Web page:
Mark Josephson, CEO of hyper-local news aggregator Outside.in, doesn’t seem all that concerned about AOL’s (s aol) plans to pour $50 million into its own hyper-local news operation, Patch.com. That’s because while AOL is trying to generate its own custom content for dozens of small cities and towns in New York state and elsewhere, Outside.in is happy to take on the much less resource-intensive job of pulling together what is created by others — from traditional media outlets such as newspapers and TV affiliates to local bloggers and even municipal listings and announcements. If anything, the expansion of Patch.com will just give Outside.in even more content to aggregate.
“I saw they were planning to spend $50 million, and I tried to think of ways we could spend $50 million and I just couldn’t do it,” Josephson said in a recent interview. Although they’re coming at the marketplace from two different perspectives, the goal of both Patch.com and Outside.in is similar — to tap into the local advertising market. “I think we see the same thing, which is an opportunity to capture an advertising audience at the local level and then roll that up into large national buys,” the Outside.in CEO says. Other hyper-local efforts with their eyes on the same prize include Topix and Placeblogger.com.
“They’ve decided to create original content for everywhere they want to be, whereas we aggregate and pull together what is out there already,” Josephson said of AOL. Outside.in pulls from more than 40,00 different sources, including traditional publications such as local newspapers and TV stations, bloggers, social networks such as Twitter, Facebook and Foursquare, as well municipal information sources and real estate listings. Those latter sources make Outside.in a little like Everyblock, the startup founded by programmer Adrian Holovaty that was sold last year to MSNBC. Microsoft is also experimenting with some aggregation of hyper-local blogs through its Bing search engine.
Josephson says Outside.in has been working closely with traditional publishers to “help them take costs out of their business.” The company offers a self-serve version for publishers that allows them to aggregate content for a specific location and then use it to beef up their local coverage. “We’re working with about 100 publishers, including the New York Post, Tribune Co., Media General (s meg), as well as TV stations such as CBS (s cbs), NBC (s ge) and Fox (s nws),” Josephson says. “We don’t want to see the traditional media go away — we want to help everybody to stay in business.” One of the more recent additions to Outside.in’s list of clients was CNN (s twx), which is not only working with the service but also invested an undisclosed amount in the company in December.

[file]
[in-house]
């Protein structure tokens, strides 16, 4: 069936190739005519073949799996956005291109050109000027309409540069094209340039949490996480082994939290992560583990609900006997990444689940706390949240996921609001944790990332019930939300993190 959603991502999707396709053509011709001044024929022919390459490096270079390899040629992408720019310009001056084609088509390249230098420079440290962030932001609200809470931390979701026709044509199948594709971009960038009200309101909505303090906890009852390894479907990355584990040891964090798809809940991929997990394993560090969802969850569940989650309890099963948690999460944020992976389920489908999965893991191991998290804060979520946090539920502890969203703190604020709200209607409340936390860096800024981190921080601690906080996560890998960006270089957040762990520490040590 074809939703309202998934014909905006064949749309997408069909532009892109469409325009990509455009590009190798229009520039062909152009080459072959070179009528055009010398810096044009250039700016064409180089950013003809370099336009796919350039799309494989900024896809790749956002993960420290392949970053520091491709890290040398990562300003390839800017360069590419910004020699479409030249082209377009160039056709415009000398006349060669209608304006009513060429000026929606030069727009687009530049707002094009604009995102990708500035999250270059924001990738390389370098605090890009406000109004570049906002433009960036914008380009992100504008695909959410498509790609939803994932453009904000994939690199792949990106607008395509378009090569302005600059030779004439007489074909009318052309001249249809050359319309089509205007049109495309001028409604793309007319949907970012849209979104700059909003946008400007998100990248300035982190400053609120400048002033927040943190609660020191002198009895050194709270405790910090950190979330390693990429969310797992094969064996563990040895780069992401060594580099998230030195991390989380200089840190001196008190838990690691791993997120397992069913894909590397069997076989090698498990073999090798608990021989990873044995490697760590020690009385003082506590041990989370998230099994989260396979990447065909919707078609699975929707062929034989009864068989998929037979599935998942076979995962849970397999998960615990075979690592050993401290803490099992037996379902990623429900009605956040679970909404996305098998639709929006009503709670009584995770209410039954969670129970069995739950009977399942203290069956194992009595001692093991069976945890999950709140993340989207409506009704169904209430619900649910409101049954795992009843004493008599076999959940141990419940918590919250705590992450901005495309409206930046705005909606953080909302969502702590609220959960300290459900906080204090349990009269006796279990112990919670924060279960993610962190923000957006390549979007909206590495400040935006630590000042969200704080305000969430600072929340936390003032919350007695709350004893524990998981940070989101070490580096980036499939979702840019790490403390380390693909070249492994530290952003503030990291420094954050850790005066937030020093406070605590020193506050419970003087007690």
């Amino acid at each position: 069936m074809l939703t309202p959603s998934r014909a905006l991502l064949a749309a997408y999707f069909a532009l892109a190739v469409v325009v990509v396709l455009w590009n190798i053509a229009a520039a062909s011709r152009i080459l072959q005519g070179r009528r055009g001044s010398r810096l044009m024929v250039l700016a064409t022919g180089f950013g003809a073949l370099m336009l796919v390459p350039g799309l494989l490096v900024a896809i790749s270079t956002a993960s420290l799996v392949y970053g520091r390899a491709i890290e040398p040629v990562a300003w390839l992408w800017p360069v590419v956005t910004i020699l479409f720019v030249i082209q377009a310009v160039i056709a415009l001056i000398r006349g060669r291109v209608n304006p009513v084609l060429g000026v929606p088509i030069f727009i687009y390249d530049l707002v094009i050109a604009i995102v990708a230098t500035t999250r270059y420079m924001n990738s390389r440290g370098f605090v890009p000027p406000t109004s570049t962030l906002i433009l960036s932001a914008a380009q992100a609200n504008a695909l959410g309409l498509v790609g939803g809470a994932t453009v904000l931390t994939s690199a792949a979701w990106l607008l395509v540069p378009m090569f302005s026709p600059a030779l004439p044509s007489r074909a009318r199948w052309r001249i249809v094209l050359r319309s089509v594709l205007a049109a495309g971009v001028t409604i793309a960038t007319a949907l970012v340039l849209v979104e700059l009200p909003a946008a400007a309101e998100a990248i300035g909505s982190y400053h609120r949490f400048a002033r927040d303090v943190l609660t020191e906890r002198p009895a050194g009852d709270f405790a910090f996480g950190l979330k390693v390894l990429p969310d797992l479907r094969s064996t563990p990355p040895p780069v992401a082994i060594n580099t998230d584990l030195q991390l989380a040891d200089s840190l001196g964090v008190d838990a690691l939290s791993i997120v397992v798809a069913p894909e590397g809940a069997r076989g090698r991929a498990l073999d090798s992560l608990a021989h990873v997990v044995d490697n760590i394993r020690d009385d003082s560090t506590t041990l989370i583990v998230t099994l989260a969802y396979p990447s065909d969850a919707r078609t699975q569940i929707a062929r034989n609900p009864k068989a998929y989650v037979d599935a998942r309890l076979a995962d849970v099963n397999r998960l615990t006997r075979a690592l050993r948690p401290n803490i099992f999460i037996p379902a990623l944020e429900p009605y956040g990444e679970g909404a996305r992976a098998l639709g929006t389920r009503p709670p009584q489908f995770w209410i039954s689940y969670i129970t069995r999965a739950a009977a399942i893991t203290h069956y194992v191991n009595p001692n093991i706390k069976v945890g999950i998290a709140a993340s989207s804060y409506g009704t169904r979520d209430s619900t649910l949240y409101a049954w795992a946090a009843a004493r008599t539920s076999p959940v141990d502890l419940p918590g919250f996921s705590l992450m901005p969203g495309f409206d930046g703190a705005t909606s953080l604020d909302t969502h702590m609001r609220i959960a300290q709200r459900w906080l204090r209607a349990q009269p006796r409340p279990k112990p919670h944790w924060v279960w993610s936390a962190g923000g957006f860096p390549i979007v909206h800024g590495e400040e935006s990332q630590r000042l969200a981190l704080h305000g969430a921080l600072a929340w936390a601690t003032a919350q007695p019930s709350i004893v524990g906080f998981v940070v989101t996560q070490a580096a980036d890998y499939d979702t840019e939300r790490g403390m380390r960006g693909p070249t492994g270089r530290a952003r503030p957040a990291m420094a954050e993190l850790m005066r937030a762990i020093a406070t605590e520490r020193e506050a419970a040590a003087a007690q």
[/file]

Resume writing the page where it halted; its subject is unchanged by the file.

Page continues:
Meanwhile, Josephson says the New York Post’s web site, which used to have just four sub-sites for their regional bureaus, now has a toolbar with hundreds of different boroughs, towns and other locations, all powered by Outside.in — providing news headlines as well as blog posts, and a local map with events and news items pinned to it at various locations. The service also pulls in content from Gothamist and other news sites, via their RSS feeds. And the content feed from Outside.in that publishers such as the NY Post use comes with ads embedded in it (publishers can pay a licensing fee for a feed with no ads, but 90 percent of the company’s customers take the ads).
As far as other hyper-local or aggregated content solutions such as Daylife and Topix, Josephson says they all serve a slightly different purpose. Daylife “does for other sections of the paper what we do for news,” he says, creating vertical and topic pages around content areas such as travel and entertainment, while Topix “does a great job of aggregating community and comment boards, but doesn’t really focus on news.” In any case, the Outside.in CEO says there is “plenty of room for everybody in hyper-local. There’s $115 billion spent on advertising focused on local markets, through TV, radio, print and outdoor — and only about $15 billion of it is online.”
And if AOL spends $50 million and brings a lot of attention and advertisers into online hyper-local, says Josephson, “then we all benefit.”
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